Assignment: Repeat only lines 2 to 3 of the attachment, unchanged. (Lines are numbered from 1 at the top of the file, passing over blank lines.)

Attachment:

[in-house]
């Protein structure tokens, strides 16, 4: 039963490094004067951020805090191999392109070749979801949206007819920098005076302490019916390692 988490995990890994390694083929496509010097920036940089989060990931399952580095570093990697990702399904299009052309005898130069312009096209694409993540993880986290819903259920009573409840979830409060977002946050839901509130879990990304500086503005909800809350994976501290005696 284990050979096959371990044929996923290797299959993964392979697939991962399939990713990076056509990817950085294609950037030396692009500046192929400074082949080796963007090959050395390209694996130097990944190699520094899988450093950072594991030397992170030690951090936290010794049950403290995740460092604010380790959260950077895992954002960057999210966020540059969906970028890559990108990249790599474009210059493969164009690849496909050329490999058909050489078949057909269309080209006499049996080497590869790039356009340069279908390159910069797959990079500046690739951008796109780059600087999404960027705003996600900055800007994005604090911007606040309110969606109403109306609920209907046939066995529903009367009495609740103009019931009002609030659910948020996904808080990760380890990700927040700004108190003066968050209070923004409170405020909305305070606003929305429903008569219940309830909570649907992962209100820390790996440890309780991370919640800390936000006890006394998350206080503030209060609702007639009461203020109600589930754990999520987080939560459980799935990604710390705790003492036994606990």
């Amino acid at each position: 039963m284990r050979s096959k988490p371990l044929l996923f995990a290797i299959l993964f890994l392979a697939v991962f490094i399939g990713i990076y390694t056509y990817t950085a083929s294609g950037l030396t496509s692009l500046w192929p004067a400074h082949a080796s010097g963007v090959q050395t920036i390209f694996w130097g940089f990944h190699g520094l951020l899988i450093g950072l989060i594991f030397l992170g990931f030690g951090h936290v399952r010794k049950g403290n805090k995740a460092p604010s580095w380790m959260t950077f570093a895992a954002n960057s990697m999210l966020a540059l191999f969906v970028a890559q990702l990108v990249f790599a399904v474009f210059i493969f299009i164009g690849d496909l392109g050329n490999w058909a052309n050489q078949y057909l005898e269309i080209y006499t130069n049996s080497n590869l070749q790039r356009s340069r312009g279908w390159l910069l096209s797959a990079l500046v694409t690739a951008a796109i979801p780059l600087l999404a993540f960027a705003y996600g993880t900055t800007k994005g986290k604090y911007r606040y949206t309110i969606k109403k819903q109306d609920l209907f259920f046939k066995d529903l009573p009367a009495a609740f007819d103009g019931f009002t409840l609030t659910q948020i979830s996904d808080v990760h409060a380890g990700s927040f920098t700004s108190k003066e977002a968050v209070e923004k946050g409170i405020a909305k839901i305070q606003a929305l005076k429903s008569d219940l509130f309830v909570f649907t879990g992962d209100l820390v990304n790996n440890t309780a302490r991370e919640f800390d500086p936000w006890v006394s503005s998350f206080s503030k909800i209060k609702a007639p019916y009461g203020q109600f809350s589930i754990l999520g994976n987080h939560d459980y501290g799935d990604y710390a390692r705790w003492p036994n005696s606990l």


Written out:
């Protein structure tokens, strides 16, 4: 039963490094004067951020805090191999392109070749979801949206007819920098005076302490019916390692 988490995990890994390694083929496509010097920036940089989060990931399952580095570093990697990702399904299009052309005898130069312009096209694409993540993880986290819903259920009573409840979830409060977002946050839901509130879990990304500086503005909800809350994976501290005696 284990050979096959371990044929996923290797299959993964392979697939991962399939990713990076056509990817950085294609950037030396692009500046192929400074082949080796963007090959050395390209694996130097990944190699520094899988450093950072594991030397992170030690951090936290010794049950403290995740460092604010380790959260950077895992954002960057999210966020540059969906970028890559990108990249790599474009210059493969164009690849496909050329490999058909050489078949057909269309080209006499049996080497590869790039356009340069279908390159910069797959990079500046690739951008796109780059600087999404960027705003996600900055800007994005604090911007606040309110969606109403109306609920209907046939066995529903009367009495609740103009019931009002609030659910948020996904808080990760380890990700927040700004108190003066968050209070923004409170405020909305305070606003929305429903008569219940309830909570649907992962209100820390790996440890309780991370919640800390936000006890006394998350206080503030209060609702007639009461203020109600589930754990999520987080939560459980799935990604710390705790003492036994606990």
């Amino acid at each position: 039963m284990r050979s096959k988490p371990l044929l996923f995990a290797i299959l993964f890994l392979a697939v991962f490094i399939g990713i990076y390694t056509y990817t950085a083929s294609g950037l030396t496509s692009l500046w192929p004067a400074h082949a080796s010097g963007v090959q050395t920036i390209f694996w130097g940089f990944h190699g520094l951020l899988i450093g950072l989060i594991f030397l992170g990931f030690g951090h936290v399952r010794k049950g403290n805090k995740a460092p604010s580095w380790m959260t950077f570093a895992a954002n960057s990697m999210l966020a540059l191999f969906v970028a890559q990702l990108v990249f790599a399904v474009f210059i493969f299009i164009g690849d496909l392109g050329n490999w058909a052309n050489q078949y057909l005898e269309i080209y006499t130069n049996s080497n590869l070749q790039r356009s340069r312009g279908w390159l910069l096209s797959a990079l500046v694409t690739a951008a796109i979801p780059l600087l999404a993540f960027a705003y996600g993880t900055t800007k994005g986290k604090y911007r606040y949206t309110i969606k109403k819903q109306d609920l209907f259920f046939k066995d529903l009573p009367a009495a609740f007819d103009g019931f009002t409840l609030t659910q948020i979830s996904d808080v990760h409060a380890g990700s927040f920098t700004s108190k003066e977002a968050v209070e923004k946050g409170i405020a909305k839901i305070q606003a929305l005076k429903s008569d219940l509130f309830v909570f649907t879990g992962d209100l820390v990304n790996n440890t309780a302490r991370e919640f800390d500086p936000w006890v006394s503005s998350f206080s503030k909800i209060k609702a007639p019916y009461g203020q109600f809350s589930i754990l999520g994976n987080h939560d459980y501290g799935d990604y710390a390692r705790w003492p036994n005696s606990l």